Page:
(Multi) form photography
The ‘MEDIAEVO’ by EZ
“MEDIAEVO”, a “work in progress” project by eclectic Florentine photographer Emiliano Scatarzi, initially sprang from thought on the approach to vision, an almost subliminal perception of information that may derive from deep-seated levels of reality, emerging from the relationship with television, and developing in the field of media power. The project began as a personal investigation, conducted in total freedom, as a form of therapeutic evasion during a career schizophrenically divided between advertising photography and committed, militant reportage. His photographs of the television screen are made using a technique based on polaroid manipulation, with a successive stage of reproduction and printing on canvas, or incorporation into synthetic materials. The evocative images suggest more than they describe. The spectator is free to experience the vagaries of his or her own personal references, while inexorably and skilfully guided by the artist’s desired train of expressive thought. This sense of direction is provided above all by the texts linked to the images, short titles, brief captions, with poetical, epigrammatical value. The title reveals the image and links it to the element of profound reality to which it refers, but it also provides a clue for the many possible interpretations. The observer is accompanied by cultured, impolite irony, with the degree of sobriety necessary – as all children know – for a truly effective game, and which does not exclude deeply felt reflection. Often this thought is bitter, perhaps pervaded by a feeling of unresigned
indignation, while on other occasions it reveals a sense of true defeat. The references are never univocal, but layered; never banal, ephemeral or pretentious. The project as a whole, based on tastes and techniques refined during years of advertising photography, does not deny the valence of photographic narration. In the finest tradition of reportage, it explores the themes dear to all reporters: war, social habits, universal injustice… The images and texts are interlinked in an intersecting and mutually-communicative relationship. Each refers to the others, and together, they create a narrative. They are like fragments, apparently disordered, but in actual fact taking on an introduction-development-conclusion structure. Over the years, this project has grown on its own, independently and rebelliously, gradually conquering a position of significance and independence in the artist’s design concept, becoming a milestone in his creative career, and possibly representing the combination of his two worlds that co-exist without simultaneity. The images, on different materials and in different sizes, for different uses, lend themselves to highly flexible interpretations of their meanings. The same image may take on a profound, conceptual significance in one work, while possessing a purely decorative, far lighter value in another. But the work as a whole continues to grow, fuelled by new chapters on the wave of a hermeneutic, visionary energy, continuously supplied by the desire to take sides when faced with the great problems of the world. It seems to be accompanied, in any case, by an abstract of its significance. While in the two-dimensional nature of the large canvases, the meaning of the image is given to the observer on a silver plate, this meaning is condensed by the prints on acetate and their transformation into three-dimensional objects, which preserve it in their physical heart. The entire project, which is not devoid of intellectual values, transmits the precepts of an intense and authoritative critique of the less pleasant features of the contemporary world, as if in a modern Dantesque cycle of poetry.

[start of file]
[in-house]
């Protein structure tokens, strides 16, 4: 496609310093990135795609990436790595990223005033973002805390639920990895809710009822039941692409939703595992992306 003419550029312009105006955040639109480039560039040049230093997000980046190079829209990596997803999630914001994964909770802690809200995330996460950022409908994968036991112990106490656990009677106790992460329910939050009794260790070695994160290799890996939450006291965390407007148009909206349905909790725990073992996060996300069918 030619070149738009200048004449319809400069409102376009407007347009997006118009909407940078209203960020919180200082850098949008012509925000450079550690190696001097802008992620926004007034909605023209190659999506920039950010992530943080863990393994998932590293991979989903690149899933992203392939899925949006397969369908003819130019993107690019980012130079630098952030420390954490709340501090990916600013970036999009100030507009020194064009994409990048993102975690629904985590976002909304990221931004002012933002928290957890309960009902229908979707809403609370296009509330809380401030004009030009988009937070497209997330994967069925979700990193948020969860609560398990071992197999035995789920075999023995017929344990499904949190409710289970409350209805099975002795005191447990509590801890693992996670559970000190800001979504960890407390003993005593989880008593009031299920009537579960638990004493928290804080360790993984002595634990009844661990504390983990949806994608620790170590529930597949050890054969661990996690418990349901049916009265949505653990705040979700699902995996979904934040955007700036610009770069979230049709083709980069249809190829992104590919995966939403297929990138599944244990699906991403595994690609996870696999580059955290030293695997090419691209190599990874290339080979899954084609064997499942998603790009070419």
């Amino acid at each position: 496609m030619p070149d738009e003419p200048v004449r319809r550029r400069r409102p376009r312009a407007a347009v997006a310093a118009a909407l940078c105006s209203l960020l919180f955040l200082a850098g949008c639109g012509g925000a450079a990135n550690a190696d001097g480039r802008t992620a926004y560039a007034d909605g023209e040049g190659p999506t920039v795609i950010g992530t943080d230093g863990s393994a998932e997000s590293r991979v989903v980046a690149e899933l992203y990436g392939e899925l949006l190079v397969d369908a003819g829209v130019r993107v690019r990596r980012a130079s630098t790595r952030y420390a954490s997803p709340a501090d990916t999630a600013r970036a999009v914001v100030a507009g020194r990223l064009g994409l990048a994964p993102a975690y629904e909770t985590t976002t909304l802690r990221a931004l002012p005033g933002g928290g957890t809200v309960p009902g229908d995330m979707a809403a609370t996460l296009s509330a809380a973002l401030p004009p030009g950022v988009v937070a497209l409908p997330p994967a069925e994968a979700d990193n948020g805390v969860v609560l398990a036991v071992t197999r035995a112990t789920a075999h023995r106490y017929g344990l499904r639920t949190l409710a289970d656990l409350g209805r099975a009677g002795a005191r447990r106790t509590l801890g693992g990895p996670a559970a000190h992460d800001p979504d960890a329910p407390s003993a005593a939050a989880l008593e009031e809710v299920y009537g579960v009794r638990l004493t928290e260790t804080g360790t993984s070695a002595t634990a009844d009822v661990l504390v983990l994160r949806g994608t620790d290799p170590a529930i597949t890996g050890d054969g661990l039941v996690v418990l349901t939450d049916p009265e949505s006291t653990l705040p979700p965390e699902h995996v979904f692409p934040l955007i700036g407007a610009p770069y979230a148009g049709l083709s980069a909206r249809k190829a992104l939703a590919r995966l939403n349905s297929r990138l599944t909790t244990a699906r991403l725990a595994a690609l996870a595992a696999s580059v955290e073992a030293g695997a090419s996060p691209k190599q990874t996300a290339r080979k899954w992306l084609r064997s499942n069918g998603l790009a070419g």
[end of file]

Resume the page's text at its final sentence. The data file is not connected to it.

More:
© Paola Riccardi (Grazia Neri)
A View in Pandora’s Box
Emiliano Scatarzi’s exhibition proposes a group of critical contemporary portraits. His digital photographs focus on social icons and ideologically charged individuals. He is not afraid to point out critical issues on war, poverty, media idols, or crucial matters that gravely affect us and our society. The military, -generals, soldiers, militia, -stand out with violent and provocative attitudes. Media idols, TV anchors, TV beauties, set their fake installments to shape the minds of masses. Powerless elderly figures navigating in their own loneliness show their weakest social stanza. Scatarzi has a sensitive eye that connects us to the most hidden social world where people are abandoned to their own solitude or to their existential or social starvation. In the show, the spectator is confronted to strong predicaments of society.
Scartarzi’s pictorial approach to photography creates a peculiar visual effect on the images. We observe changes of color in the form of thick ‘impastos’ transforming the photographic field into a nuanced color field. With an impressionistic approach, the photographs show a sort of pictorial ‘brushstroke’ that create ambiguity and fussiness in the scene. The identity of the personage is blurred through a ‘trompe l’oeil’ of altered forms and shapes. Deceitful distortions have taken place. It is hard to recognize physical traits or specific characteristics. The spectator must keenly push his eye beyond traditional perception.
The work ‘1984’ (In The Target) shows an immense cyclopean eye intensively staring at us, with ultimate judging and threatening gaze. This overwhelming and powerful eye seems to over-watch and control all. Maybe as an allegory to the controlling powers of society over individuals? Maybe symbolizing the hegemony of governments over humans in the George Orwell sense?
Scatarzi’s proposal reflects on cultural politics. His work conveys a sharp critique on social power and its domination over people.
Curated by Milagros Bello, Ph.D
Signature Art Gallery at Hardcore Art Contemporary Space
3326 North Miami Avenue, Miami, Florida 33127